If you are an overseas worker in a certain East Asian country, you will have probably heard of [evil white missionary]. He is a theologian and missiologist who writes and blogs about contextualization. Many people I know read his articles, and as an Asian person myself, I was pleased that people were paying attention to an Asian perspective. So imagine my surprise when I discovered that…

[Evil white missionary] was actually a white man.

When I found out, I was shocked, but my shock quickly turned to irritation and my irritation to indignity.

Why is a white man posing as an Asian, and speaking as an expert on Asian issues?

And why does the Western church profess to grasp the inner workings of faith within a culture that is not its own?

Cultural Appropriation?

You can read my other article to see how I feel about “white privilege” and “cultural appropriation”.

But now, a new article has been posted on A Life Overseas written by the same author. And I think it might even be more stupid than the first one.

The author, calling herself Grace Lee, is now claiming the entire western missionary movement is racist. Her evidence: her hurt feelings.

Here’s an excerpt…

Something is rotten in the state of Western missions when the very communities that are meant to proclaim God’s inclusiveness seem to make people of color feel other and less than.

And another…

There was that time I heard about an all-expense paid retreat for women on the field. Excited about the possibility of a fun and relaxing trip away, I found the promotional video online and eagerly watched it. But my heart sank as the video only featured frame after frame of white women. I knew immediately that this retreat was not designed with me in mind. I was not even on their radar, much less on their screen.

So, basically what she is saying here is, “There were only white women in the video, and that hurt my feelings, and so therefore: Racism!”

Then there was the time that our missions agency was considering mobilization of internationals. Leaders from around the region gathered together to discuss the pros and cons of such an endeavor. I and other minority members expressed our apprehension of recruiting locals into a primarily white organization, citing concerns about expansionism and assimilation. I was thankful that we were given a voice in this decision. But I was mistaken. Instead of hearing our reservations and taking time to reflect on the alternatives that we suggested, a task force was immediately formed at the end of that meeting to move ahead with the plan.

I don’t know, maybe her ideas simply weren’t any good. The reader isn’t given enough information to develop an opinion. We just have to trust her that it was racism.

Her accusation is quite extreme: “Something is rotten in the state of Western missions…” And if you’re going to be making that accusation, you need some hard evidence to back it up. But you don’t see that in her article. All you see is her hurt feelings.

I can understand that the makers of the women’s retreat video were insensitive by not including any non-whites in the video. But, under what circumstances was that video made? Was it a high budget project filmed in the USA? Or, was it filmed by some missionary ladies with an iPhone in someone’s backyard? Maybe there were only white woman available.

Grace Lee provides no evidence of real racism. All she provides is her hurt feelings and a demand that the reader acknowledge her feelings as sufficient evidence. The real world simply doesn’t work that way.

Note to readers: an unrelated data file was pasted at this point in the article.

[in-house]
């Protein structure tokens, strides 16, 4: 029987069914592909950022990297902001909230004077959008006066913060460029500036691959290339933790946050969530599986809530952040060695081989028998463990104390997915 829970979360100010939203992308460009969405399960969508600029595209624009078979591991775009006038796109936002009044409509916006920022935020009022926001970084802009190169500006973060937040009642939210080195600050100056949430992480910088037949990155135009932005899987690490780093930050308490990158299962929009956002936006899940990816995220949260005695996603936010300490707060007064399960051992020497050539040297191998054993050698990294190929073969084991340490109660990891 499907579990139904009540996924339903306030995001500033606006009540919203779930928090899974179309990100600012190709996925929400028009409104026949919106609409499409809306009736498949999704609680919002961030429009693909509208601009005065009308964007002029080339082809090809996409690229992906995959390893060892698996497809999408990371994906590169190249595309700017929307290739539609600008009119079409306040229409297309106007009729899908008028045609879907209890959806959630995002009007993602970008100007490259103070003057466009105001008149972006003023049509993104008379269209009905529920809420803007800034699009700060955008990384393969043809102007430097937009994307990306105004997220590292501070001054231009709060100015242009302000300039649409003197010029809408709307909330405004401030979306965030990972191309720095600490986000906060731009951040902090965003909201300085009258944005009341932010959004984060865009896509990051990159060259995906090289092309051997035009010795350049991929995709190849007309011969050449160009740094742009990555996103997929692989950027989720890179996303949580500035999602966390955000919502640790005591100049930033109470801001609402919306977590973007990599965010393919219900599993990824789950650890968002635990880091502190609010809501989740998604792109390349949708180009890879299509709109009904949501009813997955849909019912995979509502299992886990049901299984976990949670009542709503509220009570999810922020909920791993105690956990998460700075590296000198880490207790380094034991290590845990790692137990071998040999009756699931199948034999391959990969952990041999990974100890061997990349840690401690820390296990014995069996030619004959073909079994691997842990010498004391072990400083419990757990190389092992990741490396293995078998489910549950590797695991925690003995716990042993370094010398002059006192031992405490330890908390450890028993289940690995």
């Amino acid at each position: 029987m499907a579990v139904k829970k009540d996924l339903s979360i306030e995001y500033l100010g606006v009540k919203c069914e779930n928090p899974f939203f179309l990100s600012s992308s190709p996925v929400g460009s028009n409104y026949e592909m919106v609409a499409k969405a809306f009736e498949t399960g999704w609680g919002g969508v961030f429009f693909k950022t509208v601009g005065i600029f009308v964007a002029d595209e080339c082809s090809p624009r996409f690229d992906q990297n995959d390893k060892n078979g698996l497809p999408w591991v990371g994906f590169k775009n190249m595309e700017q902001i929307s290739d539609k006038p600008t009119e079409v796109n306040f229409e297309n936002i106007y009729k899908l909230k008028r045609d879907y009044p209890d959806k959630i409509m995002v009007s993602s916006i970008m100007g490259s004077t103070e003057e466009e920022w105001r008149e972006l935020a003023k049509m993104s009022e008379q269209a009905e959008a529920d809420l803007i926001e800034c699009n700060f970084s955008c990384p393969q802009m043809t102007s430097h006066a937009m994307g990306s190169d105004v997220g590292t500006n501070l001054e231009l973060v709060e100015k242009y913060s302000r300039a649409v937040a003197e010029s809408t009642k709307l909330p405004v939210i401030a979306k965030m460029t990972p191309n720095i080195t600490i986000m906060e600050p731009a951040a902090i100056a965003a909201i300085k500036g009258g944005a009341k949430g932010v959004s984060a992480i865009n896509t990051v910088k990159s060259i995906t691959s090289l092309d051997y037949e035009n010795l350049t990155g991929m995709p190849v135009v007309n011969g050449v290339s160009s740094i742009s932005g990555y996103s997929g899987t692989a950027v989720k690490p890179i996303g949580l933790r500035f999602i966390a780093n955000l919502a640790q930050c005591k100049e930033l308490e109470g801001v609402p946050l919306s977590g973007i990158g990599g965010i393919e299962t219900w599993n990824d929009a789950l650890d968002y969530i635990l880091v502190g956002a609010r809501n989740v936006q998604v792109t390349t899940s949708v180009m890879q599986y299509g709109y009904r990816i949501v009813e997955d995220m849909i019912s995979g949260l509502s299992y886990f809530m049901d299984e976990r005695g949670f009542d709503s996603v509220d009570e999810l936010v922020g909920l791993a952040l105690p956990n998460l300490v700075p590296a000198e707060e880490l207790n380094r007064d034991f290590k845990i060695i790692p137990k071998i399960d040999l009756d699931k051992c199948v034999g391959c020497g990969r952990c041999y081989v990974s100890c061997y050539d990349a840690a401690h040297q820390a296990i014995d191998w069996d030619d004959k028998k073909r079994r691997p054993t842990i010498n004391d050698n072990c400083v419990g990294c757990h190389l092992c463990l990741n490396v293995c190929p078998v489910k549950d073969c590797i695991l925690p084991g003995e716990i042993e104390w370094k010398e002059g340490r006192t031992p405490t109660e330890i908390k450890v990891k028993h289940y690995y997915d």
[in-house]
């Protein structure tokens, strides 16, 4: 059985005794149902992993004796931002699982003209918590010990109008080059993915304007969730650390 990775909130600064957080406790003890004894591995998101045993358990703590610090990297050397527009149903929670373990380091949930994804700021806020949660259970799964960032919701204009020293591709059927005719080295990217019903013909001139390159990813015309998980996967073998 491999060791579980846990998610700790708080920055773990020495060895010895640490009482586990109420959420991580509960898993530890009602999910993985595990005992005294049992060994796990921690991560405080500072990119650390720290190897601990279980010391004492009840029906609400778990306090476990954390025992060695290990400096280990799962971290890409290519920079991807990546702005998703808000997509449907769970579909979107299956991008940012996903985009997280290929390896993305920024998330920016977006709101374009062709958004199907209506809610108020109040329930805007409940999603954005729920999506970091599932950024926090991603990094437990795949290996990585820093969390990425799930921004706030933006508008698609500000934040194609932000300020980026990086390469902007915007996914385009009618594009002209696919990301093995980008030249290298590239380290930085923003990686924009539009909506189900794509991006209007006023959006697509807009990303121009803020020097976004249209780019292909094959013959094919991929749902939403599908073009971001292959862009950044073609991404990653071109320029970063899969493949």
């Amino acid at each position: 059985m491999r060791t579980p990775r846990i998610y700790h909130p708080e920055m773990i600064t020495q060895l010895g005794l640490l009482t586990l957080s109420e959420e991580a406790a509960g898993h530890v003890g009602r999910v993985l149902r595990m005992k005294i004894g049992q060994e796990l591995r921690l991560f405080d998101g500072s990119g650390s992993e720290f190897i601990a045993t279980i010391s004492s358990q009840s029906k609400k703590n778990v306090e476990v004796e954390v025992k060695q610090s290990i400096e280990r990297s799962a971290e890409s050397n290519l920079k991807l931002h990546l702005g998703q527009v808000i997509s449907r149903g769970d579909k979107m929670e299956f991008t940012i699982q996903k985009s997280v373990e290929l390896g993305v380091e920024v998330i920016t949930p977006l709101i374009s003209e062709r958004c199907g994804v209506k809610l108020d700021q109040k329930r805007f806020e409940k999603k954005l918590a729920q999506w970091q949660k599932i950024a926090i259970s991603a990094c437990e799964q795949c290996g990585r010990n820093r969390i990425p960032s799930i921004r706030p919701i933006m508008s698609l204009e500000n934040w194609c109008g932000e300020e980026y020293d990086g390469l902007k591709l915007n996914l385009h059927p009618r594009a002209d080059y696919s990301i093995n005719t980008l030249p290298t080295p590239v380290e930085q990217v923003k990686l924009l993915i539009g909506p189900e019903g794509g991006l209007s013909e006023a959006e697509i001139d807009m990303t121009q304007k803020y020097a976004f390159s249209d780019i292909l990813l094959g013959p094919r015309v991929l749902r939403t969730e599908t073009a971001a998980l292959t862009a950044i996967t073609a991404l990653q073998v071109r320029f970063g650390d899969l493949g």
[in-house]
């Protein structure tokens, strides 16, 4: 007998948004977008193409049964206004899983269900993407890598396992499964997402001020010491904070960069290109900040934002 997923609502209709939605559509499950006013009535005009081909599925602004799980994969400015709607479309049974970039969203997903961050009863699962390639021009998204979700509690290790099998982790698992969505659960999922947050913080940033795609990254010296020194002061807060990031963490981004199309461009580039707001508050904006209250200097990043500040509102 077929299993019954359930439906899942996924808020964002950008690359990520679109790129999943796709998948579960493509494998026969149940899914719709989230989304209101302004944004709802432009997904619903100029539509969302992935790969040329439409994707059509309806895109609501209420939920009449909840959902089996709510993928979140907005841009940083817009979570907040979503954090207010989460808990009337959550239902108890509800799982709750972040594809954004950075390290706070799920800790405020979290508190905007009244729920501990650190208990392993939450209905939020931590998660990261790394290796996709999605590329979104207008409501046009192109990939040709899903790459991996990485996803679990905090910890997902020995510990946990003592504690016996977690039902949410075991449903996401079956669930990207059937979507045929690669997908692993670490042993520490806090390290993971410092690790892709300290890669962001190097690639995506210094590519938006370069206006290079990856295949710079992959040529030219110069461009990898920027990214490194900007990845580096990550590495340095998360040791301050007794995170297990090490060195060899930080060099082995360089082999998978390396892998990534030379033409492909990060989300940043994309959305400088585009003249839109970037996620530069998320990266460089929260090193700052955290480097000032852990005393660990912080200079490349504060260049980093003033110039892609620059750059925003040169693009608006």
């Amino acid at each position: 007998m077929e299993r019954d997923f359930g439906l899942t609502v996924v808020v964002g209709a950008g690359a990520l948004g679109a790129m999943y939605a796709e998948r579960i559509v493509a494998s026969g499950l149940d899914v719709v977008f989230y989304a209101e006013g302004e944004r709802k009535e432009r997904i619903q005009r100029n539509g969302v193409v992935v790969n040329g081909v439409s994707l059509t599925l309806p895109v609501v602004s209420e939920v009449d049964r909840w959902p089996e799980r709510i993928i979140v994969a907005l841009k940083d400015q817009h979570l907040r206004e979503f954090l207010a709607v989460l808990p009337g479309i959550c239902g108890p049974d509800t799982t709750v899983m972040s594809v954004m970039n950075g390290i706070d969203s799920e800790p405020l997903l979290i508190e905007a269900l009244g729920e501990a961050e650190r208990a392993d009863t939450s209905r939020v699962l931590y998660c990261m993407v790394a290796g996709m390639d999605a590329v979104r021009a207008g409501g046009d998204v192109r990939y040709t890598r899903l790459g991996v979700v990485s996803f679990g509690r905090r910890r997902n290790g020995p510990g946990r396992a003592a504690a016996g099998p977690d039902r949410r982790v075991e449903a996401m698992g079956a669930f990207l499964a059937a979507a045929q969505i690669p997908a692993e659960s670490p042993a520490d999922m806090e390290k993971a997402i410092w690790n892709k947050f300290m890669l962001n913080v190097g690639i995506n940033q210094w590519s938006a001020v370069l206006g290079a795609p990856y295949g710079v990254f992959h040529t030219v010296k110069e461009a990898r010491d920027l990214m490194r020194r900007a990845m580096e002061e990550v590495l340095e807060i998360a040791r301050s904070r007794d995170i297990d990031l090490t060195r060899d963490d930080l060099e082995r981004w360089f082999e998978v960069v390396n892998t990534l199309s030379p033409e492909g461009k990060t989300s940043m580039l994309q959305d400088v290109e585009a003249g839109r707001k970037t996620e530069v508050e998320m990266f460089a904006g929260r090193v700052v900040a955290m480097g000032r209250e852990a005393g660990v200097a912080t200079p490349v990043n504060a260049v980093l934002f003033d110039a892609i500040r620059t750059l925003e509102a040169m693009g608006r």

Did Grace Lee try to sign up for the women’s retreat and then receive an email stating that she was not welcome because she wasn’t white? That would be real evidence. But I assume she never tried to sign up because the promo video was enough to send her down into the pit of despair. I wonder what she would have found if she went to the retreat. A bunch of racist white women (who for some odd reason decided to be missionaries in non-white countries)? I doubt it.

You can’t expect equality of output where there is no equality of input. But that’s what SJWs demand: equality of outcome. We need to deal with injustices as we see them, case by case, individual by individual. To accuse the whole Western missions world of racism is complete nonsense. Historically, Christianity has been centered in the white nations, so of course there will be a larger number of white people in missions. Over time this will change, but until it does, falsely accusing people of racism, and slandering respected missionaries (like the not-Asian white guy mentioned above), will only cause unneeded, unnecessary division.

When one criticizes this SJW behaviour, the response is never, “I disagree with you and here’s why…” rather, it is, “You’re wrong and shame on you!”

Manufacturing false victimhood through hurt feelings trivializes the suffering of true victims by victimizing the trivial. If you want to make accusations of racism you need to provide real evidence (something that would stand in a courtroom) and only then can we stand together to denounce those guilty. Hurt feelings, generalities, and vague examples of what may or not be racism are not only insufficient, but will do much damage to the unity of the Church on the mission field.

In other words: grow up, develop a thicker skin, and stop being offended at everything. Oh, and having a sense of humour doesn’t hurt either.

Further reading: “White Privilege” in Missions. Really?

Unconscious Bias…

P.S. If you believe you are guilty of white privilege, then never fear! There is an online course to cure you of your toxic whiteness. For only $297 U.S. you don’t have to be an evil white S.O.B. anymore! Click here to sign up!